Hump Day Hustling – Weekly Research Summary – January 31, 2024

Zone 2 cardio made simple, running rehab X 2, and science helping us navigate exercise intolerance post-COVID. It’s another packed week in Hump Day Hustling! Enjoy, and if you want to dive deeper with ICE content make sure to check out our Upcoming Course Dates and Locations.

Bias Check

Gait asymmetry NOT always predictive of injury?

We want it to be simple, namely that what we see on the video will directly correlate to what our runners will experience on the road and trail. But alas simplicity shall remain elusive!

This open access 2024 article by Malisoux et al. reports on asymmetries during running & relation to injury risk. The authors looked at spatiotemporal variables (step length, contact time, vertical COM displacement, impact peak, peak vertical ground reaction force (GRF), loading rate, etc) of over 800 recreational runners and found that gait asymmetry was prospectively not associated with higher injury risk. However, asymmetry in flight time and peak braking force was associated with lower injury risk. Other interesting outcomes of this study: GRF and loading rate variables demonstrated up to 10% asymmetry while asymmetry for temporal variables like contact time was below 2%. It’s also important to note that this study did not look at kinematic variables (ROM, step width, trendelenburg, etc.)

Clinical take away: We cannot assume that runners with certain gait asymmetries are at an increased risk for running related injuries and currently the research does not support intervening on these asymmetries to reduce running related injury risk.

Injured Runners Take 2

Patellofemoral pain: What’s different?

Admittedly, the first article took some wind out of our gait analysis sails BUT there is still plenty out there to be encouraged by, like this study by de Souza Junior et al.. The authors used a statistical method called Classification & Regression Tree (CART) to classify runners with patellofemoral pain into subgroups. Participants were 38 runners with PFP and 38 healthy controls.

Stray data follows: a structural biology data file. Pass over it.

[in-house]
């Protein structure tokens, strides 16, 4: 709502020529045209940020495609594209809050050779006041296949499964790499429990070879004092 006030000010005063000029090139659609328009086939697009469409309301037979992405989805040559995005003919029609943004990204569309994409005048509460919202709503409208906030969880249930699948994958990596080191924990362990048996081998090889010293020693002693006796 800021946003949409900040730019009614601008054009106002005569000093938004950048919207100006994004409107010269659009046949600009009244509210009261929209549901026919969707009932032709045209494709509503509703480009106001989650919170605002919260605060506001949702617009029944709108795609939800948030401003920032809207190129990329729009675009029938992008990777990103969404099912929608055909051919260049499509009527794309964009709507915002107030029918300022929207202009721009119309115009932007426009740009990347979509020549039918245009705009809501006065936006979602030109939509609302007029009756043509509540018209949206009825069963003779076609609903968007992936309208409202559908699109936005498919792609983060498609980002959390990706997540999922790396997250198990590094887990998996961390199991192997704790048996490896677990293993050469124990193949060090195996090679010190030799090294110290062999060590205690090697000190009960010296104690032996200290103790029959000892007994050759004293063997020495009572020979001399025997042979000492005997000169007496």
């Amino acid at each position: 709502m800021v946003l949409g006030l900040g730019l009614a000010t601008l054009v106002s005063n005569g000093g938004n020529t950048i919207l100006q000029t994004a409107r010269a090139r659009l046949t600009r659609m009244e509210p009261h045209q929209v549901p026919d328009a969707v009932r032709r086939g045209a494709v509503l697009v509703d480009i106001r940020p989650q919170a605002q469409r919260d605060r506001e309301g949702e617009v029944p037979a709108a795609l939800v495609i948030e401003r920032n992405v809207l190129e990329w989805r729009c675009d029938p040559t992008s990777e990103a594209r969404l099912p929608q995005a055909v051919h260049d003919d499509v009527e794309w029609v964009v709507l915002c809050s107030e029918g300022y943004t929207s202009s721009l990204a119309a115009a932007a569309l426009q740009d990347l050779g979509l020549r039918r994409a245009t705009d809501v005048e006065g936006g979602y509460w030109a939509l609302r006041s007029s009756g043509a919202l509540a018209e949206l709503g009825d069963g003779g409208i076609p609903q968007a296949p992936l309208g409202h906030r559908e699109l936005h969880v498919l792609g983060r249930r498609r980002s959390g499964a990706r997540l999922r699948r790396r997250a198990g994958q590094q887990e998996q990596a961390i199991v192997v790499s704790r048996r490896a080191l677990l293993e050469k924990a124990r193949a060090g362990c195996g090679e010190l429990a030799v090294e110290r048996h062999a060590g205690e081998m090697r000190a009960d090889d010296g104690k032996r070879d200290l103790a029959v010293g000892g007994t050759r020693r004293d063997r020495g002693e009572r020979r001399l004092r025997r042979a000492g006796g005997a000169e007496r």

Key findings: Three main biomechanical variations within groups of runners with PFP: 1. Decreased braking GRF impulse (the area under the GRF curve), most likely related to quad avoidance. 2. Increased braking GRF impulse + greater contact time, related to reduced step rate and overstriding. 3. Increased average loading rate and older age, with the loading rate related to increased PF joint demand.

From these results we can confirm that PFP remains a multifactorial problem and it’s unlikely that a single biomechanical fault contributes to or perpetuates PFP. The results are more likely to reflect compensatory patterns vs precursory as this study is retrospective. Finally, regardless of contributing factors, rehab is necessary to increase PF joint load capacity &/or alter mechanics to decrease joint demand.

Zone 2

How and why

We often bring up Zone 2 cardio in the ICE spine management courses. When people ask for clarification it’s been tough to provide a resource because a lot of the respected individuals providing their takes often do so in a long winded and confusing manner. This clip is a welcome outlier being short and providing specific examples of how to mesh Zone 2 throughout life. An added bonus is the emphasis on doing this outdoors!

The other intriguing part of the clip is this can be thought of less like exercise, and more like a part of what improves fitness/social activities/productivity ETC. We dig that there is no upper limit here and that people can chill out if they are worried about their zone 2 stealing from other forms of exercise, it’s just movement!

Just make sure you can pass the talk test, but it’s more straining than normal conversation, and get moving!

Covid and Exercise

When more isn’t better

You’re all seeing post-COVID patients in the clinic, the numbers simply don’t allow for an alternative reality. While most are doing well, a small subset has persistently struggled especially with exercise, and science is beginning to answer the question why.

Recent study biopsied muscles from long Covid patients both before and after exercise and found significant cellular changes in both, explaining structurally why many long Covid patients can’t tolerate activity and exhibit severe post exertional malaise. This article is from NPR, is very readable for those wanting to learn more!

Hump Day Hustling - Weekly Research Summary - January 31, 2024 - Partner Corner

PTonICE Rewind

Did you miss any of our ICE Physio podcasts last week? Well here you go!

Monday: “When back pain isn’t in the back” (Jess Gingerich)
Tuesday: “A Cert-ORTHO approach to CTS” (Lindsey Hughey)
Wednesday: “Workout ideas for the hospitalized patient” (Julie Brauer)
Thursday: “Friction coefficients and your business” (Jeff Moore)
Friday: “Return to run following joint replacement” (Jason Lunden)​

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